First, the importance of hearing His voice and getting His wisdom and direction is foundational. His sheep hear His voice and follow him (Jn. 10:27). Jesus said He only did what He saw the Father doing (Jn. 5:19). He regularly prayed for guidance and direction throughout His time of ministry (Matt. 14:23). There are a lot of things, even good works, I can spend my time doing, but what’s really important is doing the work the Father has prepared for me to do (Eph. 2:10). That’s what will last, not what I dream up on my own (I Cor. 3:15).
Second, I need to faithfully pray and seek the Lord’s wisdom and direction and then act on what I hear Him saying to me. I need to include the Lord in the follow-up process. With the Lord, regularly journal on what I need to be doing, how things are going and asking Him for ongoing counsel and direction. I realize I’ll make mistakes, but that’s OK. It’s part of the training process. I didn’t expect my children when they were young to do everything perfectly, and I don’t think the Father views me any differently.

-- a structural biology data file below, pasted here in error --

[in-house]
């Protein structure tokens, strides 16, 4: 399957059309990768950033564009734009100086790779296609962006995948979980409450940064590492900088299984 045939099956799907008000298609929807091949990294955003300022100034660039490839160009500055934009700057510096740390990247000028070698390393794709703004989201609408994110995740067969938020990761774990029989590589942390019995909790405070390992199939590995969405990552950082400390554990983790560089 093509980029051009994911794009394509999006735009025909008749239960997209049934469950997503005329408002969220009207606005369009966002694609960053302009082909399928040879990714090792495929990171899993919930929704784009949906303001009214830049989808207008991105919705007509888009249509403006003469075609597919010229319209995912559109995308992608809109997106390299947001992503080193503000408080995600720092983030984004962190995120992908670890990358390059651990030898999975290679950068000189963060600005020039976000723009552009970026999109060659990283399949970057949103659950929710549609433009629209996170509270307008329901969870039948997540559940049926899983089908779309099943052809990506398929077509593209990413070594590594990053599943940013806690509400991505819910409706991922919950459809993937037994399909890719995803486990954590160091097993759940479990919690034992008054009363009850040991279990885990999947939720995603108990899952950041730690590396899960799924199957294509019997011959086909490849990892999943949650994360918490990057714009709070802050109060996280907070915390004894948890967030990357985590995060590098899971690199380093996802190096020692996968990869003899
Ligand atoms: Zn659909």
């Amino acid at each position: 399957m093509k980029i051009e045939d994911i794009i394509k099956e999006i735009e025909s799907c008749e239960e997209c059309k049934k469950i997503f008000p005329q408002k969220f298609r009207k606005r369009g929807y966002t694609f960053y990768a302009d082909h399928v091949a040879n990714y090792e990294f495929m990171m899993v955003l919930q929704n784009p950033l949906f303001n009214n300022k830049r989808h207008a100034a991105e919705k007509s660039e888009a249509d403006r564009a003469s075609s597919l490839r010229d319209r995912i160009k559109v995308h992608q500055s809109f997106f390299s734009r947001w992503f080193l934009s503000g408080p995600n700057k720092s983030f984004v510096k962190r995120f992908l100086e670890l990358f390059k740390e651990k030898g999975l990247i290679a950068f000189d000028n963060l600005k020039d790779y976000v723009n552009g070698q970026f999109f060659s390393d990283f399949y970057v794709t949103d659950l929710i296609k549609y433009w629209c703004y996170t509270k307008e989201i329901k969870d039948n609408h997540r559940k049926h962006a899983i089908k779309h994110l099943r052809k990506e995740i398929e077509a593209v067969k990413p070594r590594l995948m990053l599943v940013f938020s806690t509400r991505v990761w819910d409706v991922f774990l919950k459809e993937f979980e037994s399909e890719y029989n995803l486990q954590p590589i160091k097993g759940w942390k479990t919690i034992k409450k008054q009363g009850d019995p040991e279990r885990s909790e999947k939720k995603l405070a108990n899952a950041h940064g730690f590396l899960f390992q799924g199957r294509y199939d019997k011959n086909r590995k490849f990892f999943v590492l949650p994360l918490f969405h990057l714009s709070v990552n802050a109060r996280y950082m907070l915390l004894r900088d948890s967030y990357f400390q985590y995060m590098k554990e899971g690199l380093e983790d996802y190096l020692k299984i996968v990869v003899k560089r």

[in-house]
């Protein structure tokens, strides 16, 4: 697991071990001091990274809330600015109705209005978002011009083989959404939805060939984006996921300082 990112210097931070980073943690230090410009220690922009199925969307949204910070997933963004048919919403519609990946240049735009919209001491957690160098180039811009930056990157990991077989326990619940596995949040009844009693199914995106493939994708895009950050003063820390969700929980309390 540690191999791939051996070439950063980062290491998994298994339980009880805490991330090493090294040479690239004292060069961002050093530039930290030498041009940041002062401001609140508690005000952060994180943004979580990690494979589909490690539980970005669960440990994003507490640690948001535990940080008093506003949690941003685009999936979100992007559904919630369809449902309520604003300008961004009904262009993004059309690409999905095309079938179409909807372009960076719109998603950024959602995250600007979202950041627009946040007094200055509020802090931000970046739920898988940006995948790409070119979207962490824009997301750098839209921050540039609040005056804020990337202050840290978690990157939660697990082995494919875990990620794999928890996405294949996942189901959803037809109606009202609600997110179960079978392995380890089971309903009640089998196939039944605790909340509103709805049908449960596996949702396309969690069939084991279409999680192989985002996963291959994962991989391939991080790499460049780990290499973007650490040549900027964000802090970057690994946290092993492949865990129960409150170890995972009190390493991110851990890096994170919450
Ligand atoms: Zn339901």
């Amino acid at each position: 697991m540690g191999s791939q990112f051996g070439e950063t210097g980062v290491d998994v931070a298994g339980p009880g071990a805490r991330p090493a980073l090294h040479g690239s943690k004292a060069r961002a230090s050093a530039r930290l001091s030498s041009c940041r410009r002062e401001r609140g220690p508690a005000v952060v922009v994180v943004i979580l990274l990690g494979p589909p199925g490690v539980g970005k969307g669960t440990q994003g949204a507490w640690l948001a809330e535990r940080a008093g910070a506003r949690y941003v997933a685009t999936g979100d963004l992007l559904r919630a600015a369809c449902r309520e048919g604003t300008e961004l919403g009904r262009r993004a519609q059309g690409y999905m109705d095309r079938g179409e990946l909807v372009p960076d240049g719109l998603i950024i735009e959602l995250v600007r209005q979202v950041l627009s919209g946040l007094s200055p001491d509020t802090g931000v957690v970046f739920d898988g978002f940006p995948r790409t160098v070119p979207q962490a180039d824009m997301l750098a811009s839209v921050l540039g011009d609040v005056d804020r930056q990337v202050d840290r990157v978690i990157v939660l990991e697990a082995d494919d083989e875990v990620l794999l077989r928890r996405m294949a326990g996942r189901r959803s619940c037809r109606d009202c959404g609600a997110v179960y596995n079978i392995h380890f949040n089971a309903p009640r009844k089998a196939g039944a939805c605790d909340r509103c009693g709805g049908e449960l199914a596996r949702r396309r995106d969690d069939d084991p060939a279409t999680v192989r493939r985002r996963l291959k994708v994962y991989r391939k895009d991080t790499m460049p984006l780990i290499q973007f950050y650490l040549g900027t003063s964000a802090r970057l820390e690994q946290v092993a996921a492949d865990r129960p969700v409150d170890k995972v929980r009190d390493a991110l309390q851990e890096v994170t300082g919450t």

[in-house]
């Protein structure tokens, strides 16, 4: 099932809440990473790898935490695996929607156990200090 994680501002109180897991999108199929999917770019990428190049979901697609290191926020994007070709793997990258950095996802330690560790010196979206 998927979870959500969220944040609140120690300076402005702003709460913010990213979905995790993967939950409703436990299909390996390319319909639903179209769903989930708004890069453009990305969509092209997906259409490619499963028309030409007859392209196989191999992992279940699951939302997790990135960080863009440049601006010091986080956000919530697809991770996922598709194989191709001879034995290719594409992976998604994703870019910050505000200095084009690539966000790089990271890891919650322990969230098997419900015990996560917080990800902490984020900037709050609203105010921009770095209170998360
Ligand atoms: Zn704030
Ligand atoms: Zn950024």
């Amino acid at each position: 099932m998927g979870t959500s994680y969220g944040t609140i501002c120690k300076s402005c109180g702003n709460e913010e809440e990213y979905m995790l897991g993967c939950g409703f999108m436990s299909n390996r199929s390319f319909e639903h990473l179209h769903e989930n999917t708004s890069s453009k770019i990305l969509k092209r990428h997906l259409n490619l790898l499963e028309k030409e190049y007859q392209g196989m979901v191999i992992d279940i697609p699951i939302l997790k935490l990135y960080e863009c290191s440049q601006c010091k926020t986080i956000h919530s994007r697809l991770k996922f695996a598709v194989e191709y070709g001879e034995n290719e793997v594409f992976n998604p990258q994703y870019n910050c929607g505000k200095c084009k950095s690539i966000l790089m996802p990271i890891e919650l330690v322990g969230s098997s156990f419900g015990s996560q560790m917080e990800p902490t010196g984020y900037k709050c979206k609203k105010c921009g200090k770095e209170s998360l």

Third, I need other people I regularly, weekly share with about what’s happening, how things are going. For those married, our spouse should be one of these persons. But other believers are also important to interact with either one on one or in a small group setting. I need to share what I’m hearing from the Lord and what I’m doing to follow up on His counsel and direction. These relationships can be important sources of encouragement, counsel, and accountability.